The Lady Swings: Memoirs of a Jazz Drummer

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Dottie Dodgion was fascinated by rhythm, which she found everywhere, first as a dancer, and even as a typist. She started singing at a young age and eventually took up the drums. She defied the odds and secured a place as a woman in the exclusive men’s club of jazz.

Her rewarding journey as a musician took her from her early work with bassist Charles Mingus in Oakland, Calif. In the late 1940s to being hired by Benny Goodman at Basin Street East on her first day in New York City. in 1961. She innovated. as a woman who played a “man’s instrument” in all-male New York jazz groups.

Dodgion’s memoir speaks candidly of his music, his beloved mentor, bassist Eugene Wright, his husbands, and the musicians who populated the world of bi-coastal jazz of the 1960s and 1970s.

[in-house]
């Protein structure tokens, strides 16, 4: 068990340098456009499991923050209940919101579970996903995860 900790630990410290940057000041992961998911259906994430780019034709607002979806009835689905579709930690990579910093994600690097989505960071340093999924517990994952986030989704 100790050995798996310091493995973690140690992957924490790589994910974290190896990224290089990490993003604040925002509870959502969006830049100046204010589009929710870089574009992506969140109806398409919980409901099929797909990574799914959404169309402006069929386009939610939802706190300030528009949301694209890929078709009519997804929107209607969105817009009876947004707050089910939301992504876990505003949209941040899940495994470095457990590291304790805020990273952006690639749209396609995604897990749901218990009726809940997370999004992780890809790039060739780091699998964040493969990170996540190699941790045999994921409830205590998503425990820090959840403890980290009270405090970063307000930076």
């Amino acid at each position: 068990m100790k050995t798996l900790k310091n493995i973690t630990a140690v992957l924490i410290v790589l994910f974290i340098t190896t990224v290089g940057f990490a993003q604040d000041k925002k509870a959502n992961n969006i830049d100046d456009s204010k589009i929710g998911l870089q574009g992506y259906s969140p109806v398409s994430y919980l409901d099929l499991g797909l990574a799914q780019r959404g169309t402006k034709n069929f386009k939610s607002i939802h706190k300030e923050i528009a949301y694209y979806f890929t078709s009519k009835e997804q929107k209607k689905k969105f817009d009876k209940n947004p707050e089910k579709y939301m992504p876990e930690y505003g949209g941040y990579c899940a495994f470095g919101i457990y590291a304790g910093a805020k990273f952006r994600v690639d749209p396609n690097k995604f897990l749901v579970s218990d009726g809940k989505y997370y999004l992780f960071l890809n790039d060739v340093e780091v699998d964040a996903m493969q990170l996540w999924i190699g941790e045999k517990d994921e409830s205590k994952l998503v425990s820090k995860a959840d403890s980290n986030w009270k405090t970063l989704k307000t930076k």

She is also open to the challenges she faced, including polio, two life-threatening abortions, a burst appendix, kidnapping, rape, poverty and the abandonment of custody of her daughter.

“The Lady Swings: Memoirs of a Jazz Drummer” was written in Dodgion’s voice with the help of author Wayne Enstice. The publisher, University of Illinois Press, includes links to unreleased and hard-to-find Dottie Dodgion recordings on their website.

Lively and entertaining, “The Lady Swings” tells Dottie Dodgion’s story with the same verve and honesty that motivated her to play.


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